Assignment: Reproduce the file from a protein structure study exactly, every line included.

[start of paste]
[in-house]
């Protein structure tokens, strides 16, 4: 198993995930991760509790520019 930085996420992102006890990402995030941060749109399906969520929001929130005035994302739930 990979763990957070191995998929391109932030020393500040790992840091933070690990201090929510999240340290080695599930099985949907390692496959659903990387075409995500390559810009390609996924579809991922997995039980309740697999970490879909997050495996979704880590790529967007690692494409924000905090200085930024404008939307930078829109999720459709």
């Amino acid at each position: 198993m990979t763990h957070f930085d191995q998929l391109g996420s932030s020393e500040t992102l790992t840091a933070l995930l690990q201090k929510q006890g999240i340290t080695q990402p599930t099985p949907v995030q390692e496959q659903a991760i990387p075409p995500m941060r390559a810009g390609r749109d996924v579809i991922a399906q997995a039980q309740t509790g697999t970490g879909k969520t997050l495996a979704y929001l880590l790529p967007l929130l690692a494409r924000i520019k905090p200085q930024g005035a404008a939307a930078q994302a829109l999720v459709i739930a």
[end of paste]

[in-house]
């Protein structure tokens, strides 16, 4: 198993995930991760509790520019 930085996420992102006890990402995030941060749109399906969520929001929130005035994302739930 990979763990957070191995998929391109932030020393500040790992840091933070690990201090929510999240340290080695599930099985949907390692496959659903990387075409995500390559810009390609996924579809991922997995039980309740697999970490879909997050495996979704880590790529967007690692494409924000905090200085930024404008939307930078829109999720459709």
């Amino acid at each position: 198993m990979t763990h957070f930085d191995q998929l391109g996420s932030s020393e500040t992102l790992t840091a933070l995930l690990q201090k929510q006890g999240i340290t080695q990402p599930t099985p949907v995030q390692e496959q659903a991760i990387p075409p995500m941060r390559a810009g390609r749109d996924v579809i991922a399906q997995a039980q309740t509790g697999t970490g879909k969520t997050l495996a979704y929001l880590l790529p967007l929130l690692a494409r924000i520019k905090p200085q930024g005035a404008a939307a930078q994302a829109l999720v459709i739930a």